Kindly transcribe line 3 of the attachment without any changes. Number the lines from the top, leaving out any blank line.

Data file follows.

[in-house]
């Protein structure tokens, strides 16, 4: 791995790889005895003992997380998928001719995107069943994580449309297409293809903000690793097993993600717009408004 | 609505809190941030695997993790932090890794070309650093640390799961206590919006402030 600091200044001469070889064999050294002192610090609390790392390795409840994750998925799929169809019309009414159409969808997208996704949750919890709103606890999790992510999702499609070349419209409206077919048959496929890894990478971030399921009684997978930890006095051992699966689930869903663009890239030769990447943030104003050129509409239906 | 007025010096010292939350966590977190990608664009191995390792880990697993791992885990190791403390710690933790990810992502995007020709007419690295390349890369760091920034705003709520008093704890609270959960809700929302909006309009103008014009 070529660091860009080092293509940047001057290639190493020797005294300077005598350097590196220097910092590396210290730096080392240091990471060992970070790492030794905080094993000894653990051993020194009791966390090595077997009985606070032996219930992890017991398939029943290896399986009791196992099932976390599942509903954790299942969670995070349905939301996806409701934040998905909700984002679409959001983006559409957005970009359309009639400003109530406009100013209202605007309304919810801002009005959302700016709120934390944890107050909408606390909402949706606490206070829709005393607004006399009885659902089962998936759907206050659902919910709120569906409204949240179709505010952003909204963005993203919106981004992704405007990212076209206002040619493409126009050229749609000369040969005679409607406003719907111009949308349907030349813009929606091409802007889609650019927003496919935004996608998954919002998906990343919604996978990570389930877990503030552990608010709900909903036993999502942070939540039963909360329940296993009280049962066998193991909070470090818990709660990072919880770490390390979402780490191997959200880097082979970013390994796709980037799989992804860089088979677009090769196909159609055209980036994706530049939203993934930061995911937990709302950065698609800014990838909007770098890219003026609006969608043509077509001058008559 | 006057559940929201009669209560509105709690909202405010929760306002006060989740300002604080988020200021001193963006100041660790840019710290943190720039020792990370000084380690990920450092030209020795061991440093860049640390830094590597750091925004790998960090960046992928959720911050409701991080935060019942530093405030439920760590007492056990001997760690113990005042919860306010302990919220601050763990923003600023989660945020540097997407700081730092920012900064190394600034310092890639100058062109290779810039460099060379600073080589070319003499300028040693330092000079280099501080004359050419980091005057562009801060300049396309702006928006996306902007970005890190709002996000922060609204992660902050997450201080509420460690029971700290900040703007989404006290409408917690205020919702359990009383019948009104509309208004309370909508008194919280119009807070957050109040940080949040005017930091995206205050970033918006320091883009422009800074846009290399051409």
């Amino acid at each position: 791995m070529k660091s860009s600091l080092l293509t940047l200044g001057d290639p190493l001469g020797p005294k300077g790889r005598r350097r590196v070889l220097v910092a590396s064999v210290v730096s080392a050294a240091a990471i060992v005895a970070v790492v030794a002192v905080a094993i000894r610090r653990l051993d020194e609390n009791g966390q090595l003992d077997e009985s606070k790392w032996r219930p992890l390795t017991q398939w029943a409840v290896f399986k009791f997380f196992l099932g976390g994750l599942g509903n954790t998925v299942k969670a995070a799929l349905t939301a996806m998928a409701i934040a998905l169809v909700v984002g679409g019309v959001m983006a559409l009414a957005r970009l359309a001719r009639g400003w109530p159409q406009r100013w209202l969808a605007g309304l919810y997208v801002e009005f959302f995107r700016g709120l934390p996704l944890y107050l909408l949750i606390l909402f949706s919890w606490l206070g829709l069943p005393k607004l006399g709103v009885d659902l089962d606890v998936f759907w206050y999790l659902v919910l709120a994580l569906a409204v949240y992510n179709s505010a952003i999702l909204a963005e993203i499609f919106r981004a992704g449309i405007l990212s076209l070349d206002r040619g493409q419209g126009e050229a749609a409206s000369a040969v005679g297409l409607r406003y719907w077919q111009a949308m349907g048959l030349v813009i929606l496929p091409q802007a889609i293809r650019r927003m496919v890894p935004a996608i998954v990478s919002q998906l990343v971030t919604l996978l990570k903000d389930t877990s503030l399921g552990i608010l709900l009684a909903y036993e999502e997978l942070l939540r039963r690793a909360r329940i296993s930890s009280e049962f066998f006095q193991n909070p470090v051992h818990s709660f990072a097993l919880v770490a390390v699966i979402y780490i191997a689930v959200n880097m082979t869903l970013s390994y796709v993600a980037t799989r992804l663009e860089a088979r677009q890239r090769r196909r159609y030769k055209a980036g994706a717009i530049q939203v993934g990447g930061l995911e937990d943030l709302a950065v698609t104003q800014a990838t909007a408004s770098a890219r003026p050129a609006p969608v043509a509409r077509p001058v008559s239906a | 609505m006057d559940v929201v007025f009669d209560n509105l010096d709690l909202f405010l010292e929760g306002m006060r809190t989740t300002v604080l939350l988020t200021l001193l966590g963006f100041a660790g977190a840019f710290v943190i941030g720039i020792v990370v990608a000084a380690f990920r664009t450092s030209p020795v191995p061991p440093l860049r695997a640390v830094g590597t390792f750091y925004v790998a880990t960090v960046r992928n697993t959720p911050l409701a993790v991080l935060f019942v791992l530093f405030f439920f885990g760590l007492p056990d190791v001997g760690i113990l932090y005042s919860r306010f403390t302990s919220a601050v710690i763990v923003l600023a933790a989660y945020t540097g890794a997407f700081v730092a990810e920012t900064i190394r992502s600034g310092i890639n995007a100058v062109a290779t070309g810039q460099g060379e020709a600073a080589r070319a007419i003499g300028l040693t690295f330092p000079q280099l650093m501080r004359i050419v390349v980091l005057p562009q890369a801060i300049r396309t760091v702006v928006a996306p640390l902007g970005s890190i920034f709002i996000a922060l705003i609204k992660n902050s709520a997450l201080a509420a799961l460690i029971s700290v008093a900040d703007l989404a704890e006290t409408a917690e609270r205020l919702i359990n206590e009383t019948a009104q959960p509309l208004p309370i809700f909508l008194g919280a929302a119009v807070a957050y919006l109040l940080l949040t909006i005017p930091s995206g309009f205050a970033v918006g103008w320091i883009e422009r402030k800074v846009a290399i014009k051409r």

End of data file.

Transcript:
């Amino acid at each position: 791995m070529k660091s860009s600091l080092l293509t940047l200044g001057d290639p190493l001469g020797p005294k300077g790889r005598r350097r590196v070889l220097v910092a590396s064999v210290v730096s080392a050294a240091a990471i060992v005895a970070v790492v030794a002192v905080a094993i000894r610090r653990l051993d020194e609390n009791g966390q090595l003992d077997e009985s606070k790392w032996r219930p992890l390795t017991q398939w029943a409840v290896f399986k009791f997380f196992l099932g976390g994750l599942g509903n954790t998925v299942k969670a995070a799929l349905t939301a996806m998928a409701i934040a998905l169809v909700v984002g679409g019309v959001m983006a559409l009414a957005r970009l359309a001719r009639g400003w109530p159409q406009r100013w209202l969808a605007g309304l919810y997208v801002e009005f959302f995107r700016g709120l934390p996704l944890y107050l909408l949750i606390l909402f949706s919890w606490l206070g829709l069943p005393k607004l006399g709103v009885d659902l089962d606890v998936f759907w206050y999790l659902v919910l709120a994580l569906a409204v949240y992510n179709s505010a952003i999702l909204a963005e993203i499609f919106r981004a992704g449309i405007l990212s076209l070349d206002r040619g493409q419209g126009e050229a749609a409206s000369a040969v005679g297409l409607r406003y719907w077919q111009a949308m349907g048959l030349v813009i929606l496929p091409q802007a889609i293809r650019r927003m496919v890894p935004a996608i998954v990478s919002q998906l990343v971030t919604l996978l990570k903000d389930t877990s503030l399921g552990i608010l709900l009684a909903y036993e999502e997978l942070l939540r039963r690793a909360r329940i296993s930890s009280e049962f066998f006095q193991n909070p470090v051992h818990s709660f990072a097993l919880v770490a390390v699966i979402y780490i191997a689930v959200n880097m082979t869903l970013s390994y796709v993600a980037t799989r992804l663009e860089a088979r677009q890239r090769r196909r159609y030769k055209a980036g994706a717009i530049q939203v993934g990447g930061l995911e937990d943030l709302a950065v698609t104003q800014a990838t909007a408004s770098a890219r003026p050129a609006p969608v043509a509409r077509p001058v008559s239906a | 609505m006057d559940v929201v007025f009669d209560n509105l010096d709690l909202f405010l010292e929760g306002m006060r809190t989740t300002v604080l939350l988020t200021l001193l966590g963006f100041a660790g977190a840019f710290v943190i941030g720039i020792v990370v990608a000084a380690f990920r664009t450092s030209p020795v191995p061991p440093l860049r695997a640390v830094g590597t390792f750091y925004v790998a880990t960090v960046r992928n697993t959720p911050l409701a993790v991080l935060f019942v791992l530093f405030f439920f885990g760590l007492p056990d190791v001997g760690i113990l932090y005042s919860r306010f403390t302990s919220a601050v710690i763990v923003l600023a933790a989660y945020t540097g890794a997407f700081v730092a990810e920012t900064i190394r992502s600034g310092i890639n995007a100058v062109a290779t070309g810039q460099g060379e020709a600073a080589r070319a007419i003499g300028l040693t690295f330092p000079q280099l650093m501080r004359i050419v390349v980091l005057p562009q890369a801060i300049r396309t760091v702006v928006a996306p640390l902007g970005s890190i920034f709002i996000a922060l705003i609204k992660n902050s709520a997450l201080a509420a799961l460690i029971s700290v008093a900040d703007l989404a704890e006290t409408a917690e609270r205020l919702i359990n206590e009383t019948a009104q959960p509309l208004p309370i809700f909508l008194g919280a929302a119009v807070a957050y919006l109040l940080l949040t909006i005017p930091s995206g309009f205050a970033v918006g103008w320091i883009e422009r402030k800074v846009a290399i014009k051409r």